Today is Sunday, and marks seven weeks since we made the tough decision to get my husband on a flight to the UK before the Italian lockdown was put into place. It was a strange morning. Neither of us really wanted to accept the fact that it was the right decision, there was no time for a “proper” goodbye, just a hurried booking of a flight in four hours time, a rushed farewell in the foyer and there I was, alone in the apartment. Well no, not quite alone, I do have two very confused and grumpy cats here with me.
At the time we thought, it’s okay, it’ll be a few weeks, we’ve done this before. In fact we’re quite used to the weeks apart. Between my job and his there is a lot of travel, a lot of single lady or bachelor meals and hurried whatsapp calls between events or airport transfers. We thought we were ready.
And so now the new routine has settled.
The last time we were apart for this long was when Mr L was in South America. Fresh into our relationship he followed his dream and left for the other side of the world for nine months. Way back then in the dark ages there was barely Skype, certainly no Zoom and I don’t think either of us had mobile phones (a smart phone, what was that?) and so we communicated through emails and rare snatches of time in online chats when our timezones aligned. I remember getting on the plane for my one visit and my flatmate at the time was horrified. What will you do if he doesn’t show, you have no way to contact him. I know, I said, scary isn’t it! Totally undaunted by it all somehow (where is that person now?).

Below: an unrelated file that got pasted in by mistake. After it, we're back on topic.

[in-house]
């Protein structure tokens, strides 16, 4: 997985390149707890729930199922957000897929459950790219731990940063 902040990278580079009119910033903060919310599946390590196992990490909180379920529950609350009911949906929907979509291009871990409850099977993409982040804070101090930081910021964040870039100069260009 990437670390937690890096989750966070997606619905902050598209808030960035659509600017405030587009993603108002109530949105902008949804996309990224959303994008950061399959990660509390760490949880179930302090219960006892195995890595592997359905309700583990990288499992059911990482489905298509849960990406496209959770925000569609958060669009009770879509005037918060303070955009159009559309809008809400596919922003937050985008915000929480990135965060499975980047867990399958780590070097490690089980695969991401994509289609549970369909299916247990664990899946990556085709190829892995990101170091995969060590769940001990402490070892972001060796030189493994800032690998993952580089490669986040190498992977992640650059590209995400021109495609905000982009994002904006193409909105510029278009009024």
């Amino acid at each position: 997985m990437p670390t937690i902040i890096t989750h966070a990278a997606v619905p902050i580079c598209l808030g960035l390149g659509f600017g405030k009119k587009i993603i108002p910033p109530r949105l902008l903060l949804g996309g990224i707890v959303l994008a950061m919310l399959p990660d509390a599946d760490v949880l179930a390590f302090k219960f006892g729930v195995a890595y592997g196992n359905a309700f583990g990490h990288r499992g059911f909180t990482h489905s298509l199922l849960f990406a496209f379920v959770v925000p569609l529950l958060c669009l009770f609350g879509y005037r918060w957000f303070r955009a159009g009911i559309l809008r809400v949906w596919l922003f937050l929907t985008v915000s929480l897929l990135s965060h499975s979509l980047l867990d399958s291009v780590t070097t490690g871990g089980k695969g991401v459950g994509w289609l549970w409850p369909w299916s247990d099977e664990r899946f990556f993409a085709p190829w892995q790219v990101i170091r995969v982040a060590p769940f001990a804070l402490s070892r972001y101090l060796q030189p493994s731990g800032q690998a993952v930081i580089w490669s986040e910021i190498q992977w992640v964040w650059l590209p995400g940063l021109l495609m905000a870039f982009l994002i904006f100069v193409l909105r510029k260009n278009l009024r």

Now there is a weekly Skype pizza night where we make and eat it together in our different kitchens, a bi-weekly aperitivo with our parents, monthly Hangouts with our friends and a constant flow of Whatsapp messages. It’s so easy to be in touch…and yet. And yet it feels so much harder. This year marks our 14th year together and 6th year married. So many people have been posting online about their struggle to be stuck in quarantine with their spouse, and I am sure the issues are real, but I would give anything to be sitting here together bitching about who’s turn it is to empty the litter tray (it’s mine by the way, it’s always mine that was the deal).
Seven weeks and counting. I know it’s making us stronger, it’s a story we and so many others will tell, it’s a time that will go down in global history and we will say “we were there, we lived through that”. We’ve got this. All of us.